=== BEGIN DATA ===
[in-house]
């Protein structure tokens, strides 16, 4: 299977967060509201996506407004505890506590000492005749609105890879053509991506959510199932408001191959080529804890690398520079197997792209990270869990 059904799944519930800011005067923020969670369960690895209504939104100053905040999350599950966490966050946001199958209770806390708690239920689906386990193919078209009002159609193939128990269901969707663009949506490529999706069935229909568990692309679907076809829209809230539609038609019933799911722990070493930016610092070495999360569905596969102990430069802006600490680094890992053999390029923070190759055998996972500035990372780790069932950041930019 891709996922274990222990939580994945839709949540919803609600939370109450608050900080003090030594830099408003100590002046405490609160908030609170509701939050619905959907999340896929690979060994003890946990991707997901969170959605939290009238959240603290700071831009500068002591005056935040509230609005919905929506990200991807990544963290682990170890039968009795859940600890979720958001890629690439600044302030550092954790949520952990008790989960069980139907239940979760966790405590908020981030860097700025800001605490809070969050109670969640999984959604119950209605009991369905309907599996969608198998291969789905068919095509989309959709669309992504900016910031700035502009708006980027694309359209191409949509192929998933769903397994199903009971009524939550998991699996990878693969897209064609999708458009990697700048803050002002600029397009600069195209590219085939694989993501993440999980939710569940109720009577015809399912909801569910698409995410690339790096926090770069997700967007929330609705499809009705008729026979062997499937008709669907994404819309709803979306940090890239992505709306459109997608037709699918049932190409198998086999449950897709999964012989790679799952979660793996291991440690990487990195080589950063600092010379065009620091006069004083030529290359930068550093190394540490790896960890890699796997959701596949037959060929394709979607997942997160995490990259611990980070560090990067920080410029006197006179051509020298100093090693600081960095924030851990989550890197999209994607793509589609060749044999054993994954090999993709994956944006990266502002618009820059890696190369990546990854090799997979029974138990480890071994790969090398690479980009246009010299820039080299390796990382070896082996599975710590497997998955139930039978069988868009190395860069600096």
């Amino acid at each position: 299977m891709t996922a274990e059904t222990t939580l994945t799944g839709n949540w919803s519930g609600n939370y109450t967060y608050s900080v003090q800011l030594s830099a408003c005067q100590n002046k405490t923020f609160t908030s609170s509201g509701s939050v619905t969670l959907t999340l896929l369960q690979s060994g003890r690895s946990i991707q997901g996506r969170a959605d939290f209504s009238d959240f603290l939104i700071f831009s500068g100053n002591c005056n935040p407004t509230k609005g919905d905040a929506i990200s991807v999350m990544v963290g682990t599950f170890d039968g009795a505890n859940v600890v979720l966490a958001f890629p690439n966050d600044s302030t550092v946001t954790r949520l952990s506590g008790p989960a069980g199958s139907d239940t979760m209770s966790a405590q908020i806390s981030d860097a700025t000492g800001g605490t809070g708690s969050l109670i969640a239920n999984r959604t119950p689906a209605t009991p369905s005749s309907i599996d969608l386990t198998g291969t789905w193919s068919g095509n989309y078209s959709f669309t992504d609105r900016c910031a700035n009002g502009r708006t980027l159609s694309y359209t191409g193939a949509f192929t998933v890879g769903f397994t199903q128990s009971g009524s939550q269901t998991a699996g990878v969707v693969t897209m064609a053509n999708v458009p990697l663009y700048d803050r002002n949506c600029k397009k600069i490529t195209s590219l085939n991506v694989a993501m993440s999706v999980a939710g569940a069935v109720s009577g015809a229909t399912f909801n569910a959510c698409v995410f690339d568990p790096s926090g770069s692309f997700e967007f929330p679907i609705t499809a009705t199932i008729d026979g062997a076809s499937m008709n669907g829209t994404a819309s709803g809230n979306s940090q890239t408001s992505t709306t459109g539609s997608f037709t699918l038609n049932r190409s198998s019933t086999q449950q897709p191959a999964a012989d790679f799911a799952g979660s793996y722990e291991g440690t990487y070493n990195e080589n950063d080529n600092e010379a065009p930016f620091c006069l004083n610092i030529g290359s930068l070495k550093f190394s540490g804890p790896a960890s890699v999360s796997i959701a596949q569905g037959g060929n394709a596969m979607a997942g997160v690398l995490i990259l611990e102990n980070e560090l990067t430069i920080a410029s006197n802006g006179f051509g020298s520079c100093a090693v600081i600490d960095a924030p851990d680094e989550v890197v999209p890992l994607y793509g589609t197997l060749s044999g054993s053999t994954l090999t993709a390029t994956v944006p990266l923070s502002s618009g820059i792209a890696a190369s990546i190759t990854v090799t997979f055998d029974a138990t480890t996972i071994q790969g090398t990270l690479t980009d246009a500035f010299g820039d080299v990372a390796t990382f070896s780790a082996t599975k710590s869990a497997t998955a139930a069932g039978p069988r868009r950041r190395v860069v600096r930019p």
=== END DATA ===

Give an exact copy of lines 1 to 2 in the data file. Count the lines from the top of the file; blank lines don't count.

[in-house]
């Protein structure tokens, strides 16, 4: 299977967060509201996506407004505890506590000492005749609105890879053509991506959510199932408001191959080529804890690398520079197997792209990270869990 059904799944519930800011005067923020969670369960690895209504939104100053905040999350599950966490966050946001199958209770806390708690239920689906386990193919078209009002159609193939128990269901969707663009949506490529999706069935229909568990692309679907076809829209809230539609038609019933799911722990070493930016610092070495999360569905596969102990430069802006600490680094890992053999390029923070190759055998996972500035990372780790069932950041930019 891709996922274990222990939580994945839709949540919803609600939370109450608050900080003090030594830099408003100590002046405490609160908030609170509701939050619905959907999340896929690979060994003890946990991707997901969170959605939290009238959240603290700071831009500068002591005056935040509230609005919905929506990200991807990544963290682990170890039968009795859940600890979720958001890629690439600044302030550092954790949520952990008790989960069980139907239940979760966790405590908020981030860097700025800001605490809070969050109670969640999984959604119950209605009991369905309907599996969608198998291969789905068919095509989309959709669309992504900016910031700035502009708006980027694309359209191409949509192929998933769903397994199903009971009524939550998991699996990878693969897209064609999708458009990697700048803050002002600029397009600069195209590219085939694989993501993440999980939710569940109720009577015809399912909801569910698409995410690339790096926090770069997700967007929330609705499809009705008729026979062997499937008709669907994404819309709803979306940090890239992505709306459109997608037709699918049932190409198998086999449950897709999964012989790679799952979660793996291991440690990487990195080589950063600092010379065009620091006069004083030529290359930068550093190394540490790896960890890699796997959701596949037959060929394709979607997942997160995490990259611990980070560090990067920080410029006197006179051509020298100093090693600081960095924030851990989550890197999209994607793509589609060749044999054993994954090999993709994956944006990266502002618009820059890696190369990546990854090799997979029974138990480890071994790969090398690479980009246009010299820039080299390796990382070896082996599975710590497997998955139930039978069988868009190395860069600096």